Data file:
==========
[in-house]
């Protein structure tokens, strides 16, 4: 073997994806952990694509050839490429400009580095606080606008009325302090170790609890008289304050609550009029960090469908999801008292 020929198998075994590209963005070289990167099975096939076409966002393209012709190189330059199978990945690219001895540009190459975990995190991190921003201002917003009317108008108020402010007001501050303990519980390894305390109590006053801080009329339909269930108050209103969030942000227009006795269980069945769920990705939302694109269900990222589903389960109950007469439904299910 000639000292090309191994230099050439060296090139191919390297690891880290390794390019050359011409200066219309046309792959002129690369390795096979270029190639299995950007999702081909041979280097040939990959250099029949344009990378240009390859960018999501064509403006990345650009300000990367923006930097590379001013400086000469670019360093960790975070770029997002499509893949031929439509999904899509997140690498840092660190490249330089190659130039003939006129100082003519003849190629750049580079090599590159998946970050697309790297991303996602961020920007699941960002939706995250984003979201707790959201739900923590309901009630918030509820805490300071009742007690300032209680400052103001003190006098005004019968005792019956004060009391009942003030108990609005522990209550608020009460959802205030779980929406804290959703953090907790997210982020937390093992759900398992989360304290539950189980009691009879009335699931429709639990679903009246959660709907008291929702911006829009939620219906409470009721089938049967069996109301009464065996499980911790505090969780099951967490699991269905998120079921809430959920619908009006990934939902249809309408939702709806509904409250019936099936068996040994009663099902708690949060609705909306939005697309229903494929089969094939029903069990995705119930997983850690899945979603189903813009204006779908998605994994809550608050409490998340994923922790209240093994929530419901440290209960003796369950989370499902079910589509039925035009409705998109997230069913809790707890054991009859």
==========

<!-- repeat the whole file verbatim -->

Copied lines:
[in-house]
């Protein structure tokens, strides 16, 4: 073997994806952990694509050839490429400009580095606080606008009325302090170790609890008289304050609550009029960090469908999801008292 020929198998075994590209963005070289990167099975096939076409966002393209012709190189330059199978990945690219001895540009190459975990995190991190921003201002917003009317108008108020402010007001501050303990519980390894305390109590006053801080009329339909269930108050209103969030942000227009006795269980069945769920990705939302694109269900990222589903389960109950007469439904299910 000639000292090309191994230099050439060296090139191919390297690891880290390794390019050359011409200066219309046309792959002129690369390795096979270029190639299995950007999702081909041979280097040939990959250099029949344009990378240009390859960018999501064509403006990345650009300000990367923006930097590379001013400086000469670019360093960790975070770029997002499509893949031929439509999904899509997140690498840092660190490249330089190659130039003939006129100082003519003849190629750049580079090599590159998946970050697309790297991303996602961020920007699941960002939706995250984003979201707790959201739900923590309901009630918030509820805490300071009742007690300032209680400052103001003190006098005004019968005792019956004060009391009942003030108990609005522990209550608020009460959802205030779980929406804290959703953090907790997210982020937390093992759900398992989360304290539950189980009691009879009335699931429709639990679903009246959660709907008291929702911006829009939620219906409470009721089938049967069996109301009464065996499980911790505090969780099951967490699991269905998120079921809430959920619908009006990934939902249809309408939702709806509904409250019936099936068996040994009663099902708690949060609705909306939005697309229903494929089969094939029903069990995705119930997983850690899945979603189903813009204006779908998605994994809550608050409490998340994923922790209240093994929530419901440290209960003796369950989370499902079910589509039925035009409705998109997230069913809790707890054991009859």